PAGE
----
After the deceleration of the US economy in the fourth quarter, the very weak first quarter GDP growth number have come as a surprise. It is expected that the economy will rebound in the remainder of the year with again above average growth in the second and the third quarter. The positive labour market and consumer indicators point at such a likelihood. It is important to highlight that private household consumption in the first quarter was relatively solid but that other factors seem to have negatively influenced the weakness in growth. The obvious reasons for the low GDP number were the cold weather, the West Coast port strike and the swift appreciation of the US dollar. Hence, the negative impact from exports and investments has been clear.
In terms of numbers, the GDP grew by a seasonally adjusted annualized rate (SAAR) of 0.2% q-o-q. Personal consumption expenditures rose at a relatively solid SAAR of 1.9% q-o-q. Fixed investments and exports, in particular, were driving down the GDP with declines of -2.0% and -7.2%, respectively. These two were the main factors to be considered. There are certainly transitional factors to these developments, but the next several months may provide some more clarity as to the magnitude to which they were responsible for the weak growth. In this regard, it is also important to highlight that the energy sector had some influential negative impact. Investments into mining, shafts and wells fell by 48.7%, an impressive decline after the past month’s announcements of considerable capex reductions in the energy sector.
While labour markets indicators were mixed in the past months, there has been a general recovery. Probably also there have been negative factors from the past months which may have been only transitory. The unemployment rate fell to a new low of 5.4%, the lowest since mid-2008. Importantly, job additions in April recovered from a very weak level in March. Non-farm payrolls increased by 223,000, after an increase of only 85,000 in March, a number that was even significantly revised down from previously 126,000. Also in this area, the capex reductions in the energy sector have become obvious. Jobs in mining and logging fell by 48,000 since the beginning of the year. Positively, the share of long-term unemployed improved again to 29%, from 29.9% in March, the lowest level since June 2009.
The housing market continues recovering. Monthly average house prices rose more than 5% in the months from December to February. Prices increased again by 5.4% yo- y in February, as reported by the Federal Housing Finance Agency. Positively, existing home sales have also continued improving, rising by 10.4% y-o-y in March, after 4.9% y-o-y in February and 3.2% y-o-y in January and 4.3% y-o-y in December.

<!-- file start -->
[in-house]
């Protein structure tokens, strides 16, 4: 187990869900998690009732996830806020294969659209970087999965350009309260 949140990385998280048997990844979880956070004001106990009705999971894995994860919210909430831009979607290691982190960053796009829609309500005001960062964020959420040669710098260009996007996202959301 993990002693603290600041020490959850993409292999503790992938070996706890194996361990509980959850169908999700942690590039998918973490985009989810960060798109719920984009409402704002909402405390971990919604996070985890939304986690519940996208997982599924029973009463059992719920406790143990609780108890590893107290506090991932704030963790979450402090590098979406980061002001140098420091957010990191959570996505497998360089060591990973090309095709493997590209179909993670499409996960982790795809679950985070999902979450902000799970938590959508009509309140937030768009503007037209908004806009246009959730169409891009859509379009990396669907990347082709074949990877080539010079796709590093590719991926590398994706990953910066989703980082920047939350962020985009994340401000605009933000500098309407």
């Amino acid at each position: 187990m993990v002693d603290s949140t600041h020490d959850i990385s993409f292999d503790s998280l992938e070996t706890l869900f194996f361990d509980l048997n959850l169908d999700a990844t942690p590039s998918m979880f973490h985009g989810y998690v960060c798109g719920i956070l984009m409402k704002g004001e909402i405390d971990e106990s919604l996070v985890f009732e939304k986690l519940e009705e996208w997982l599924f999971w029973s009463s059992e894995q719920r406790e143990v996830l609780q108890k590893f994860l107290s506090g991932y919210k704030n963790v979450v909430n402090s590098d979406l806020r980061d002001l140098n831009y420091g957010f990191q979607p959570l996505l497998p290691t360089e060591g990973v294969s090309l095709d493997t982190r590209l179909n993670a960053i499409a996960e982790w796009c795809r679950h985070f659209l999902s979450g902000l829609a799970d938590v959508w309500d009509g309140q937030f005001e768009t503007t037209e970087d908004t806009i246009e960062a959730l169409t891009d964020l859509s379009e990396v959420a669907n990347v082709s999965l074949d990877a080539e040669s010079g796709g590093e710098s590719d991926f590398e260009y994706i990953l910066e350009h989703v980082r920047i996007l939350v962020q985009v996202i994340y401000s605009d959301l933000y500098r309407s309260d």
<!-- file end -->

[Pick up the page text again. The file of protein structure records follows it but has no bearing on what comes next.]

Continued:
In line with the latest dip in the economy, consumer confidence declined from very high levels in the past months. The conference board index stood at 95.2 in April, after 101.4 in March. As a sign of some stabilisation of the recent deceleration, the purchasing manager’s index (PMI) for the manufacturing sector, as provided by the Institute of Supply Management (ISM), remained at 51.5 in April. Also, positively, the ISM for the services sector, which contributes more than 70% to the economy, rose to 57.8 in April, after already a high level of 56.5 in March. This marks the highest level this year.
The GDP growth forecast for 2015 has been consequently revised down from 2.9% to 2.6%, given the weak first quarter number, which could even turn negative in the second estimate at the end of May, given the weak trading numbers. Hence, this forecast assumes that there will be an above 3% growth recovery in the second and the third quarter. The weakness of the first quarter is considered to be temporary. Therefore, this year’s growth forecast is still higher than the final growth estimate of 2.4% in 2014, as provided by the Bureau of Economic Affairs (BEA). Uncertainties remain and the economic activity will need close monitoring, given the recent slowdown. Revisions to the even low first quarter output numbers might also force further downward revisions of this year’s growth in the near future.